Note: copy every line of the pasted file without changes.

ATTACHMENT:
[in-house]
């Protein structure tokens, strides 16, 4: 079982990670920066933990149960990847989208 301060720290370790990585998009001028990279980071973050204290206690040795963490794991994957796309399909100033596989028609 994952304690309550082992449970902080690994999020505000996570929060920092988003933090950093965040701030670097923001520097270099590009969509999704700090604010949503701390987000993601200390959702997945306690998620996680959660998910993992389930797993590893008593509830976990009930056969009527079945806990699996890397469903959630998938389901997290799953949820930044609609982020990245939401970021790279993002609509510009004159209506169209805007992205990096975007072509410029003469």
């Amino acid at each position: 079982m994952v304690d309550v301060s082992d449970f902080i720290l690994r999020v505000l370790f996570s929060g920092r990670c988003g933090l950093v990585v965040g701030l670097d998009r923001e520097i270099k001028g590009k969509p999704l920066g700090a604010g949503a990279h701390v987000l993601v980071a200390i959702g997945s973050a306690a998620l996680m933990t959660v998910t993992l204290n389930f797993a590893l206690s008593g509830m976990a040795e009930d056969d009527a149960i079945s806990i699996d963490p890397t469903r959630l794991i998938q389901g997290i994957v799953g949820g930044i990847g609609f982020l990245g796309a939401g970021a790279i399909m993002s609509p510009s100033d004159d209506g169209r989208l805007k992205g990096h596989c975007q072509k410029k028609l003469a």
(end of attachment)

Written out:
[in-house]
């Protein structure tokens, strides 16, 4: 079982990670920066933990149960990847989208 301060720290370790990585998009001028990279980071973050204290206690040795963490794991994957796309399909100033596989028609 994952304690309550082992449970902080690994999020505000996570929060920092988003933090950093965040701030670097923001520097270099590009969509999704700090604010949503701390987000993601200390959702997945306690998620996680959660998910993992389930797993590893008593509830976990009930056969009527079945806990699996890397469903959630998938389901997290799953949820930044609609982020990245939401970021790279993002609509510009004159209506169209805007992205990096975007072509410029003469």
């Amino acid at each position: 079982m994952v304690d309550v301060s082992d449970f902080i720290l690994r999020v505000l370790f996570s929060g920092r990670c988003g933090l950093v990585v965040g701030l670097d998009r923001e520097i270099k001028g590009k969509p999704l920066g700090a604010g949503a990279h701390v987000l993601v980071a200390i959702g997945s973050a306690a998620l996680m933990t959660v998910t993992l204290n389930f797993a590893l206690s008593g509830m976990a040795e009930d056969d009527a149960i079945s806990i699996d963490p890397t469903r959630l794991i998938q389901g997290i994957v799953g949820g930044i990847g609609f982020l990245g796309a939401g970021a790279i399909m993002s609509p510009s100033d004159d209506g169209r989208l805007k992205g990096h596989c975007q072509k410029k028609l003469a």